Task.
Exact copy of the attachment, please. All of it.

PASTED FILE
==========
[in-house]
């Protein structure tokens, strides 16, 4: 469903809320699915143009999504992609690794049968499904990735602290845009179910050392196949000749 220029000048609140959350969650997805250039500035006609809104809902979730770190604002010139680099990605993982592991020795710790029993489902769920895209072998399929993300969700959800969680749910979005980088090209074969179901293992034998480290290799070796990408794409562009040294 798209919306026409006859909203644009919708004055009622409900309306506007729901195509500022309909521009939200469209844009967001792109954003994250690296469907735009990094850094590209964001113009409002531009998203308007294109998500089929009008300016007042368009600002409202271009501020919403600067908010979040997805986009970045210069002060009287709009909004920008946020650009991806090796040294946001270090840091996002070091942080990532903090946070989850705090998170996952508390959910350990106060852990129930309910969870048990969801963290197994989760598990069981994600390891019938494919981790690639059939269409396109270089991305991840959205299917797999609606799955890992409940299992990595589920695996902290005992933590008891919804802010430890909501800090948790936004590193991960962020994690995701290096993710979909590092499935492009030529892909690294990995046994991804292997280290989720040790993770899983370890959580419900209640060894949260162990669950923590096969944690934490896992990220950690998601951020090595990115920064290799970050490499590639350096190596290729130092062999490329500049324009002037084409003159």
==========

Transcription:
[in-house]
């Protein structure tokens, strides 16, 4: 469903809320699915143009999504992609690794049968499904990735602290845009179910050392196949000749 220029000048609140959350969650997805250039500035006609809104809902979730770190604002010139680099990605993982592991020795710790029993489902769920895209072998399929993300969700959800969680749910979005980088090209074969179901293992034998480290290799070796990408794409562009040294 798209919306026409006859909203644009919708004055009622409900309306506007729901195509500022309909521009939200469209844009967001792109954003994250690296469907735009990094850094590209964001113009409002531009998203308007294109998500089929009008300016007042368009600002409202271009501020919403600067908010979040997805986009970045210069002060009287709009909004920008946020650009991806090796040294946001270090840091996002070091942080990532903090946070989850705090998170996952508390959910350990106060852990129930309910969870048990969801963290197994989760598990069981994600390891019938494919981790690639059939269409396109270089991305991840959205299917797999609606799955890992409940299992990595589920695996902290005992933590008891919804802010430890909501800090948790936004590193991960962020994690995701290096993710979909590092499935492009030529892909690294990995046994991804292997280290989720040790993770899983370890959580419900209640060894949260162990669950923590096969944690934490896992990220950690998601951020090595990115920064290799970050490499590639350096190596290729130092062999490329500049324009002037084409003159």